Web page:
“It’s a time of firsts,” something that we hear almost every day now or find us saying to ourselves each day. Most mornings have now become peaceful yet the world is in chaos, the air is unsullied yet we have to wear masks, we have gotten closer to our people yet this is the farthest we have gotten from them.
Lockdown of an entire country seemed quite unrealistic and unanticipated at first thought, making it frightening when it happened. At the very beginning, it was truly peaceful, the streets of Delhi had seldom been so open and deserted in the middle of the day.
Those desolate streets initially created true fear amongst our people, a feeling of uncertainty— about the health of our family, our locality & the entire city. It was something never seen before. Initially, the idea of even getting infected with COVID-19 was always present in our hearts yet we were in denial.
India managed to prolong the peak of a deadly virus that had engulfed the world, most of which is in turmoil. A strict lockdown was declared on the country of 136 crore persons, out of which 400 million consists of the workforce whose lives have been disrupted, income lost & lakhs of which were left stranded in a state that wasn’t even their home. Citizens were asked to stay in their homes, yet doctors couldn’t possibly go near their homes.
All of this, in turn, has led to the contraction of our labour-intensive economy that had been building for several years. Had the government not taken the most difficult decision, India might have been in a far worse position than most countries. India managed to slow down the impact of the inevitable by bearing the mark that has been left on its economy, leading by example to act upon what the situation asks from us.
Leading economies, all across the globe have been brought down to their knees by a mere few droplets of this virus, that have caused widespread chaos and wreaked havoc amongst the poor, disrupted the life of the middle class & made, some of, the rich even wealthier. Reality had become extremely frightening, that acceptance had become an arduous task. But some leaders & countries have had to take the measures that are required, despite the consequence of their actions.
In a world where a mundane task such as going to the supermarket has become high risk, Dharavi’s success story serves as a beacon of hope, at a time all light had stopped shining on the world. How Asia’s biggest slum which was expected to be India’s largest hotspot, truly, chased the virus against all odds of bureaucracy.
This was the place where people were more afraid of starvation than COVID-19 & social distancing was almost next to impossible & it managed to serve as an example to the country’s most posh localities. Mainly because authorities have knocked 47,500 doors, screened almost 700,000 people, shifted symptomatic ones to schools, sports clubs and set up clinics. The ignorant would not be able to appreciate Dharavi’s model as it managed to make up for all the tests it could not conduct by isolating the possibly infected, making all of this perhaps, totally serendipitous.
Today, my terrace is a transformed space like the world. It has changed me too— I am more mature than ever and have rekindled my connection with nature. I’ve recognized the need for nurturing it for our good. A simple truth, which I was too busy accept all these 17 years, got it into me just after seventeen days of lockdown. It made me realize that we should make time now for the things we always thought we’d be too busy for.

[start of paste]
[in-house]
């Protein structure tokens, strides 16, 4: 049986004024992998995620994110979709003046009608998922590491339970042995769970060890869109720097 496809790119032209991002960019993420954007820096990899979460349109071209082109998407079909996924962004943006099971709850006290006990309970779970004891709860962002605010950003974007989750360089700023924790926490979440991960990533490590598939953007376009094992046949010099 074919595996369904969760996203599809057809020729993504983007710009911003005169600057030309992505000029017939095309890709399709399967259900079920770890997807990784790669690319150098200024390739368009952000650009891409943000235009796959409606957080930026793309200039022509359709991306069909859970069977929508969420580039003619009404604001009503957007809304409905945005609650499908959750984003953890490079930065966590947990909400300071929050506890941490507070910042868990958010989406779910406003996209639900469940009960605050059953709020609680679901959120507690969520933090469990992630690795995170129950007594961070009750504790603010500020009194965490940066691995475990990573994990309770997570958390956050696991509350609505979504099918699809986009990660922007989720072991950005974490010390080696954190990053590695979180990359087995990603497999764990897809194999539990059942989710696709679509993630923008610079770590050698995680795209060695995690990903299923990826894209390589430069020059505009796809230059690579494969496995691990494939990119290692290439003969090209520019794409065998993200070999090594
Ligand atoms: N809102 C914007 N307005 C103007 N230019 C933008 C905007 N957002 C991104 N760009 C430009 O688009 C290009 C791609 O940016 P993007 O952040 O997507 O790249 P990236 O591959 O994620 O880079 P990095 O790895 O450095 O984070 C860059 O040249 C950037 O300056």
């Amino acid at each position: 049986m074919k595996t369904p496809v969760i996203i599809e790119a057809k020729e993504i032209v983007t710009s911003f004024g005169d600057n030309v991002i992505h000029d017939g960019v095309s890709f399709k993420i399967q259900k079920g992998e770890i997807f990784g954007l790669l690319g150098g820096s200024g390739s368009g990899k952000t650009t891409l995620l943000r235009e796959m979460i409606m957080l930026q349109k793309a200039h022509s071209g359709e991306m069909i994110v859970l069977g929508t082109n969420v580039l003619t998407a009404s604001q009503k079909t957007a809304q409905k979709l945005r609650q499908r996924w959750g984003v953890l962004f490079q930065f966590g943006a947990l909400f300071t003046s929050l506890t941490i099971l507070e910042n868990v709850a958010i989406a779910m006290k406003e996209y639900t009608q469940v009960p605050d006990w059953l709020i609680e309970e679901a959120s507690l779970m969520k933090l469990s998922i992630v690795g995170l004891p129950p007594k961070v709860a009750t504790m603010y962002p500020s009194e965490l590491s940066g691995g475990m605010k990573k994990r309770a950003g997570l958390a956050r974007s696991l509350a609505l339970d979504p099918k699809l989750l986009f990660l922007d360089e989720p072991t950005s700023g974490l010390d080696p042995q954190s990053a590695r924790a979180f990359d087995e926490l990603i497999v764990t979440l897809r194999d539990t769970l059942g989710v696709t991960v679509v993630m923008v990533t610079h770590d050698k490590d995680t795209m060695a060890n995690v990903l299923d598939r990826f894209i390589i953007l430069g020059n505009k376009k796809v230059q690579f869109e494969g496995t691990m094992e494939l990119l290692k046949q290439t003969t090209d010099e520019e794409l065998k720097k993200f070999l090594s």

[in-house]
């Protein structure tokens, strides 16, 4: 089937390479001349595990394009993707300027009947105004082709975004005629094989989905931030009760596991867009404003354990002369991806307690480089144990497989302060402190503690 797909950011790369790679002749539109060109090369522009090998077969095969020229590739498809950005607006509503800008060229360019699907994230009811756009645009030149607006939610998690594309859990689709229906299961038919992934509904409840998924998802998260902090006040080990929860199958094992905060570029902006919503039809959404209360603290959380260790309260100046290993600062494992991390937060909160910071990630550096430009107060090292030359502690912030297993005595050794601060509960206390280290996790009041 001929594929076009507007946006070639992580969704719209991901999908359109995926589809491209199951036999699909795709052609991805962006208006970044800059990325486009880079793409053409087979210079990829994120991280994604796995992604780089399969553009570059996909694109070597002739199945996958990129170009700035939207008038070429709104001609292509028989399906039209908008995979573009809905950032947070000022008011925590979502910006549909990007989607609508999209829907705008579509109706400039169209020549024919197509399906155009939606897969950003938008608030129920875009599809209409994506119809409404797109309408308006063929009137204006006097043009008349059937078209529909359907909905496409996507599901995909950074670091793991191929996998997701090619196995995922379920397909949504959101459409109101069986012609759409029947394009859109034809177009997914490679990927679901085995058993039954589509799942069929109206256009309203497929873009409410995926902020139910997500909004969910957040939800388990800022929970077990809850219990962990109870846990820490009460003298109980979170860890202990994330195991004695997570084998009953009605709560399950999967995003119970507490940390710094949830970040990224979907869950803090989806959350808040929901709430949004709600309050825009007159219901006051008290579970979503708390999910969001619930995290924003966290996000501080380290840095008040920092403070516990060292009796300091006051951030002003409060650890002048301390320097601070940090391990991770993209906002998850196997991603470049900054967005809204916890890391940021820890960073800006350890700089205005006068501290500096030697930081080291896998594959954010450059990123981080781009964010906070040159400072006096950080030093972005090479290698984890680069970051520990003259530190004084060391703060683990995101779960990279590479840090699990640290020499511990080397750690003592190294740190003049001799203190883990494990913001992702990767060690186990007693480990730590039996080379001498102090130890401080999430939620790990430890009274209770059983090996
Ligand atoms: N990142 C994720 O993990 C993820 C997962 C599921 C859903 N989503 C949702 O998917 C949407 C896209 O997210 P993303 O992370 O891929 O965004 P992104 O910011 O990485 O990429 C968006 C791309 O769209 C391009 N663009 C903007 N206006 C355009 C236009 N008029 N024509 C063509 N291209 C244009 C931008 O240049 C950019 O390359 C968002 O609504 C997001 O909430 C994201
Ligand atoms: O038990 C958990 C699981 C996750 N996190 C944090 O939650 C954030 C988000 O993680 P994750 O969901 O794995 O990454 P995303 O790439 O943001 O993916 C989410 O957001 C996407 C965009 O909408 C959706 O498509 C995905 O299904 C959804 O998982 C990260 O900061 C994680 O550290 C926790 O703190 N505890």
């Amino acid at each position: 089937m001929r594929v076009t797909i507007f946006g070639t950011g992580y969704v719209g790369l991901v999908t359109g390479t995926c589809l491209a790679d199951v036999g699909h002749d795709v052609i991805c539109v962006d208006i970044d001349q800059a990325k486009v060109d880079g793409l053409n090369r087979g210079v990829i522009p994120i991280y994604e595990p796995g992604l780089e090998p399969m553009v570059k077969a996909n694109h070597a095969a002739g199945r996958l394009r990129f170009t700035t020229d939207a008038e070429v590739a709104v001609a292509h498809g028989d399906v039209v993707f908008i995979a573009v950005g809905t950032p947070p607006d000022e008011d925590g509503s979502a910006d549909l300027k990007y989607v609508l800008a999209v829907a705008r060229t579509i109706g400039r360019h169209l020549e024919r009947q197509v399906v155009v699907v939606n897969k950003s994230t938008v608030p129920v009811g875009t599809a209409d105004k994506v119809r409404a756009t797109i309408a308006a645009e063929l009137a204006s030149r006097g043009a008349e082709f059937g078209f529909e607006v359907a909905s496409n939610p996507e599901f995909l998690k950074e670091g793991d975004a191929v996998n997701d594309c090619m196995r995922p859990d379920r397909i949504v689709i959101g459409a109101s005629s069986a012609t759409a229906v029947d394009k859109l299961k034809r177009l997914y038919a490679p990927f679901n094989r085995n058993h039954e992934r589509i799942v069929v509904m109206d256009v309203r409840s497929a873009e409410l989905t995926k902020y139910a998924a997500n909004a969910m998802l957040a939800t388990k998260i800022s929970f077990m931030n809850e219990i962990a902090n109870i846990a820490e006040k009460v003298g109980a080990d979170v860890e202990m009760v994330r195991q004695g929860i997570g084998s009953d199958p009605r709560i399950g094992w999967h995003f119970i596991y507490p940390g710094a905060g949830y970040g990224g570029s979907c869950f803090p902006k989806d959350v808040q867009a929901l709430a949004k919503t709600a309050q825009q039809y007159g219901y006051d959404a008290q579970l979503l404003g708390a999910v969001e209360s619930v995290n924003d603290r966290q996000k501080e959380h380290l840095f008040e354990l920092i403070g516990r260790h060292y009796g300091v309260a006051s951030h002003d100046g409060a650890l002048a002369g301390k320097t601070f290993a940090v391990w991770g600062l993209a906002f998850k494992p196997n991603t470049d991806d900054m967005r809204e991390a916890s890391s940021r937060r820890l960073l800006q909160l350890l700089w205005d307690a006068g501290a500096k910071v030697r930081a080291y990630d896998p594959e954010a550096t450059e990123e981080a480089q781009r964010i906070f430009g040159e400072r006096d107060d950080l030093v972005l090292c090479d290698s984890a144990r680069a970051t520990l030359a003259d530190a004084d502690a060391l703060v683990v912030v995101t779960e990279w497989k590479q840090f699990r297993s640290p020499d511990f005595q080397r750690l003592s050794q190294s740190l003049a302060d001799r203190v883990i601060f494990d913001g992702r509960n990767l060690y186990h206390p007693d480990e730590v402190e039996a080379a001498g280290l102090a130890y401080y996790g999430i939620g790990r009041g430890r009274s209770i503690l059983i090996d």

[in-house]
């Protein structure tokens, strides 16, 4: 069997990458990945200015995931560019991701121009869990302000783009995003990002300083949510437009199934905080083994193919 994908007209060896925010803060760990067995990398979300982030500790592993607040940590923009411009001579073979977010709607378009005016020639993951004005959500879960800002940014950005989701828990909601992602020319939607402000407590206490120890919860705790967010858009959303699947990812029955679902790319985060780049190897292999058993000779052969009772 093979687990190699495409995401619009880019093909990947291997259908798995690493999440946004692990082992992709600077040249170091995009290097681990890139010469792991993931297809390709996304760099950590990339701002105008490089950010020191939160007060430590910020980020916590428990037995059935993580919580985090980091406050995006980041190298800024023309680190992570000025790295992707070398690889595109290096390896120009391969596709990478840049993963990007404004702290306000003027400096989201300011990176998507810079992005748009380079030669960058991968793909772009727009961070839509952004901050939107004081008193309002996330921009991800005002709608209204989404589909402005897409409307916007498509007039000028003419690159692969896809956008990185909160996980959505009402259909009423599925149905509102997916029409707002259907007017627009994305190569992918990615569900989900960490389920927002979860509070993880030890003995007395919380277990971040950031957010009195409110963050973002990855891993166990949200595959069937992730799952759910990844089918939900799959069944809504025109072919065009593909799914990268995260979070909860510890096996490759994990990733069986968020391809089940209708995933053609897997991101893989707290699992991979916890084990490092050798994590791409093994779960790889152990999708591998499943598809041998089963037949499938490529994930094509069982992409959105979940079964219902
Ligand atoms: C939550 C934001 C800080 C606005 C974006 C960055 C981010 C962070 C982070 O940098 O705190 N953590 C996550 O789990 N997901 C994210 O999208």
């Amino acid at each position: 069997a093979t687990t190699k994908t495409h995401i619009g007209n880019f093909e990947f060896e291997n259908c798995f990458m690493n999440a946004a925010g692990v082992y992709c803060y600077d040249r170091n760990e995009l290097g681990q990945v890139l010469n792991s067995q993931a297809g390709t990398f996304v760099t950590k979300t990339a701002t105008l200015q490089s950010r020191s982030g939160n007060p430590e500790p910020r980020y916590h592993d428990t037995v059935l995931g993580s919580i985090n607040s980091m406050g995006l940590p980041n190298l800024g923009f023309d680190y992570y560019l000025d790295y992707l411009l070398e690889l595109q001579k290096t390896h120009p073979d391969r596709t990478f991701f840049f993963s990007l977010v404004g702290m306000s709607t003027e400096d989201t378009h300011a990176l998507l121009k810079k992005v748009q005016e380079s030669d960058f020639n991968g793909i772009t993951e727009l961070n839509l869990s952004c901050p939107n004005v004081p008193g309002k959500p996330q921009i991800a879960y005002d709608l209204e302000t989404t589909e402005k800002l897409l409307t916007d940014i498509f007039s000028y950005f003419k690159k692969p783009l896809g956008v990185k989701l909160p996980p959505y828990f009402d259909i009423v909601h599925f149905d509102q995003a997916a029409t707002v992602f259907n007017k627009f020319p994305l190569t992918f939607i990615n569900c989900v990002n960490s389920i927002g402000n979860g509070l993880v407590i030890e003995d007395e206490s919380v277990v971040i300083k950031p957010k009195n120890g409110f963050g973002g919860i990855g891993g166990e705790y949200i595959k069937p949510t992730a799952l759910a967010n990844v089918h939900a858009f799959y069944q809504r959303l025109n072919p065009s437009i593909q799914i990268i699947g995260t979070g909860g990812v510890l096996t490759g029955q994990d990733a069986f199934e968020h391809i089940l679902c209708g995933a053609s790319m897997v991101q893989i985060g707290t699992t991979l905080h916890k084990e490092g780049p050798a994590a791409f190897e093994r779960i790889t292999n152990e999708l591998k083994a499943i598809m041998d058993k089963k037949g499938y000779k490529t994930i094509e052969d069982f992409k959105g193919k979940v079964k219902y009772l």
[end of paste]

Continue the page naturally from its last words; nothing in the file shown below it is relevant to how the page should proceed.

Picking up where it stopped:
Self-quarantine has given us all some time for introspection. With a few months of isolation and radically altered schedules, men in some parts have developed a sense of profound empathy for their female counterparts. They have realized that the power of empathizing with one another and providing assistance through the sharing of duties with a taxonomy of tasks would go a long way in sustaining harmonious relationships in the household. This pandemic has truly broken the chains of gender disparities to some extent & made some impact on gender roles in our society as well.
Also, on a rather unfortunate end, domestic abuse has increased more than ever, injustice all across the world has come to light and the people have not been quiet. But fortunately, people are standing for what they believe is right even in the middle of the pandemic. All this has given us a sense of hope and strength, the hope that things will go right before they go wrong again and the strength to prevail against all odds even if they do.
Circumstances have eventually forced us to do our part, to contemplate, to feel, to discuss our issues, problems, concerns and let go off the shackles of race, class, religion and/or country and admit the existence of the common adversary that binds us all in isolation. To unlearn our externally imposed expectations of male and female beauty— or embrace our own much more relaxed conception.
The time has come for humans to overcome their undying thirst for power and supremacy, and utilize this opportunity to create a just operating space for humanity by investing in renewable energy resources and economic models on doughnut economics.
Something humans have never truly done is to deal with the damage they have caused. Most of us have said and heard this, but for once in our lives, time and tide have forced us to do and accept what comfort and routine won’t, making this the most unprecedented measure in our time.
But do we learn from these instances? Or will we return to a world that asked from us what we couldn’t give, the difficulties that have forced the reforms that simply couldn’t?
– Jasmann Singh Narang, K.R. Mangalam World School, Vilaspuri